Senator Metzenbaum, referring to the report said, " I wish that this (JAMA) report could ease my concerns. It does not. It merely restates the FDA position, which relies solely on the Searle tests. As I have indicated these tests are under a cloud. In addition, the concerns raised recently by the scientists... were not even included in the report." In 1985, the U.S. Senate heard testimony relating to an amendment by Senator Howard Metzenbaum which would require the quantity of aspartame in a product to be labeled.

In 1988, Metzenbaum was opposed by Cleveland mayor George Voinovich. Voinovich accused Metzenbaum of being soft on child pornography. Voinovich's charges were criticized by many, including Glenn, Metzenbaum's old-time rival in the Democratic party and then Senate colleague who now came to Metzenbaum's aid, recording a statement for television refuting Voinovich's charges. Metzenbaum won the election by 57 to 43%, even as George H. W. Bush won Ohio's electoral votes by 11 percent.

Metzenbaum did not run for reelection in 1994. His son-in-law, Joel Hyatt, was nominated by the Democrats to replace him, but Hyatt lost to Lieutenant Governor Mike DeWine, who had been elected as Voinovich's running mate in 1990.

While in the Senate, Metzenbaum was a powerful liberal. He was known as "Senator No" (a nickname shared by Republican Jesse Helms of North Carolina) and "Headline Howard"[1] because the Senate Democrats knew that almost nothing would get through if Metzenbaum opposed it even though he never held an official party leadership post or chaired a committee. Metzenbaum took a particular interest in antitrust and consumer protection issues, often threatening to repeal antitrust law exemption given to Major League Baseball. Since his retirement, however, the issue has gone largely unaddressed. Metzenbaum became well-known for his service on the Senate Judiciary Committee, particularly because of his dedicated efforts to keep stringent antitrust laws and his pro-choice stance on abortion.

Metzenbaum devised a different method for filibustering in the Senate by offering scores of amendments to bills in place of talking one bill to death like his Southern colleagues did during the debate for Civil Rights in the 1950s and 1960s.

Metzenbaum was behind several important pieces of legislation, including the Worker Adjustment and Retraining Notification Act, which required warning periods for large factory closures; the Brady Law, which established a waiting period for handgun purchases;[1][4] and the Howard M. Metzenbaum Multiethnic Placement Act of 1994 (MEPA) (U.S. Public Law 103-82), which prohibits federally subsidized adoption agencies from delaying or denying child placement on grounds of race or ethnicity.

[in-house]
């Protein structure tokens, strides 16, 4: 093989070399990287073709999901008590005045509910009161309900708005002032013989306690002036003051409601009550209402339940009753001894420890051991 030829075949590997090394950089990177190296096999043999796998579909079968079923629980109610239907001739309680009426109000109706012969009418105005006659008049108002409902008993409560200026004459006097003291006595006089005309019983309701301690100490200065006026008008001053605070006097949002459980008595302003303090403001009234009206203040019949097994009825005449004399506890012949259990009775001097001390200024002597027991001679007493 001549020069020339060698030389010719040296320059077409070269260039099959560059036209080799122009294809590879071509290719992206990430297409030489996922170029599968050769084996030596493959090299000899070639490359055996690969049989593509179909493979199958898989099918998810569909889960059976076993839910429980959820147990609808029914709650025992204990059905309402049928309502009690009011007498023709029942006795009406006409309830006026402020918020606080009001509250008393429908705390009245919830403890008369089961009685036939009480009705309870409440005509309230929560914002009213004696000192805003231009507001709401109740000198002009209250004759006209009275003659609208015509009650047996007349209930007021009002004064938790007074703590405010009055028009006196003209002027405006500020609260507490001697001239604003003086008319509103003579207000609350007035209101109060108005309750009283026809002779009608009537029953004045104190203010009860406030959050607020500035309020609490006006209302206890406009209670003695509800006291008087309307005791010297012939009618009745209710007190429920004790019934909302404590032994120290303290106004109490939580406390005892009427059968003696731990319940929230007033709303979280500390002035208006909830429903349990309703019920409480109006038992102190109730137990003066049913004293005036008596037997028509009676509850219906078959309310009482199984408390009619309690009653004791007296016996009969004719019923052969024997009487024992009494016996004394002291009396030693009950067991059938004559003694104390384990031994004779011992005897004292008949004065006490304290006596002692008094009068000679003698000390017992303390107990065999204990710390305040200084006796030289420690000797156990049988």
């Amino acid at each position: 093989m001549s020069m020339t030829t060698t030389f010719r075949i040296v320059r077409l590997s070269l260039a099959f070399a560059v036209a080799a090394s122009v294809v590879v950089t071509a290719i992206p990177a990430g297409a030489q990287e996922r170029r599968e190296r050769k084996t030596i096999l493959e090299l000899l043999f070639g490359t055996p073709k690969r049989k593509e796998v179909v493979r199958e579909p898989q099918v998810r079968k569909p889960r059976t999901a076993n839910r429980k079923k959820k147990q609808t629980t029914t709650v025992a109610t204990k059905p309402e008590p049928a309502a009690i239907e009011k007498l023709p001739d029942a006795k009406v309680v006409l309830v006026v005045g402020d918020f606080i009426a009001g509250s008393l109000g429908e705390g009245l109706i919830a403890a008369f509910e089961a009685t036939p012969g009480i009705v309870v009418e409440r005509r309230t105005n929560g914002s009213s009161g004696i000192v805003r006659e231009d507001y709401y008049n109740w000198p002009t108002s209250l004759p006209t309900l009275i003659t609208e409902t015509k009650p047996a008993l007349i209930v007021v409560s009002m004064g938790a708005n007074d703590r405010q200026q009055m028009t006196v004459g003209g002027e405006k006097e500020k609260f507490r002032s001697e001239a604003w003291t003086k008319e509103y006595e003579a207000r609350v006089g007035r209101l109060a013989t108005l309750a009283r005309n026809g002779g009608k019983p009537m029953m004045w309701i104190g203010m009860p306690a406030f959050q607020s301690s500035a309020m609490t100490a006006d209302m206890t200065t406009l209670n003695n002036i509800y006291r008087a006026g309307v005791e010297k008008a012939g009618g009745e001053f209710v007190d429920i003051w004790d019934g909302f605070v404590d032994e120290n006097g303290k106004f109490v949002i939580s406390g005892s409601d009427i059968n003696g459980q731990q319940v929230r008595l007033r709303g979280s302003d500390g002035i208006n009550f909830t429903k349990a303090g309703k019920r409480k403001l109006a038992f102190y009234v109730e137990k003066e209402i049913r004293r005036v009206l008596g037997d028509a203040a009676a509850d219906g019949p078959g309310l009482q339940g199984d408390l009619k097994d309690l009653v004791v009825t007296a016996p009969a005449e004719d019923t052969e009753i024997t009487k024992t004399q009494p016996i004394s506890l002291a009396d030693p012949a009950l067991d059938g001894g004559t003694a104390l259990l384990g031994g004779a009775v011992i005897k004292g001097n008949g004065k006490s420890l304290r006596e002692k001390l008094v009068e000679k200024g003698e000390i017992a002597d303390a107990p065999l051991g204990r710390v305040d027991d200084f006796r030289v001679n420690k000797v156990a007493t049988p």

After leaving the Senate in 1995, Metzenbaum served as the chairman of the Consumer Federation of America. He died at his home in Fort Lauderdale, Florida on March 12, 2008.[5] He was buried at Mayfield Cemetery in Cleveland Heights, Ohio[6]

Rebutting urban legends to the contrary, Metzenbaum asserted that he never represented the Communist Party.[7] When the National Republican Senatorial Committee suggested in 1987 that he had "Communist sympathies", Chairman Rudy Boschwitz apologized for the insulting smear.[8]

Metzenbaum's cousin, James Metzenbaum, was a prominent Ohio attorney who wrote a noted text on zoning law and once ran for a seat on the Ohio Supreme Court.

Popular culture

Metzenbaum was referenced in the Space Ghost Coast to Coast episode "Switcheroo". Space Ghost mentioned him as a guest, but his staff had forgotten to book him.

Metzenbaum had a cameo in the 1993 film Dave. He was also referenced in numerous Cleveland-area advertisements.

In 1998, the Howard M. Metzenbaum United States Courthouse in Cleveland was named in his honor.


  1. ^ a b c d e "Howard M. Metzenbaum, 1917-2008: Ohio Senator was a champion of labor and master of rules". Los Angeles Times: pp. B9. 2008-03-13.,0,7830134.story. 
  2. ^ "Upset Time: POLITICS". TIME magazine. May 18, 1970.,9171,909179,00.html. Retrieved 2008-02-27. 
  3. ^ "Sun Newspapers," Encyclopedia of Cleveland History, David D. VanTassel, ed., 1997. Retrieved 13 Mar. 2008
  4. ^ Associated Press, "Former Ohio Sen. Howard Metzenbaum dies," 13 Mar. 2008. Retrieved 13 Mar. 2008
  5. ^ Former Sen. Howard Metzenbaum dies at 90
  6. ^
  7. ^ Personal correspondence, Jan. 5, 2006, from Harold S. Stern, Metzenbaum's law partner after 1953
  8. ^ "American Notes: POLITICS". TIME magazine. August 10, 1987.,9171,965168,00.html. Retrieved 2007-02-18. 
United States Senate
Preceded by
William B. Saxbe
United States Senator (Class 3) from Ohio
Served alongside: Robert Taft (Jr.)
Succeeded by
John H. Glenn, Jr.
Preceded by
Robert Taft (Jr.)
United States Senator (Class 1) from Ohio
Served alongside: John H. Glenn, Jr.
Succeeded by
R. Michael DeWine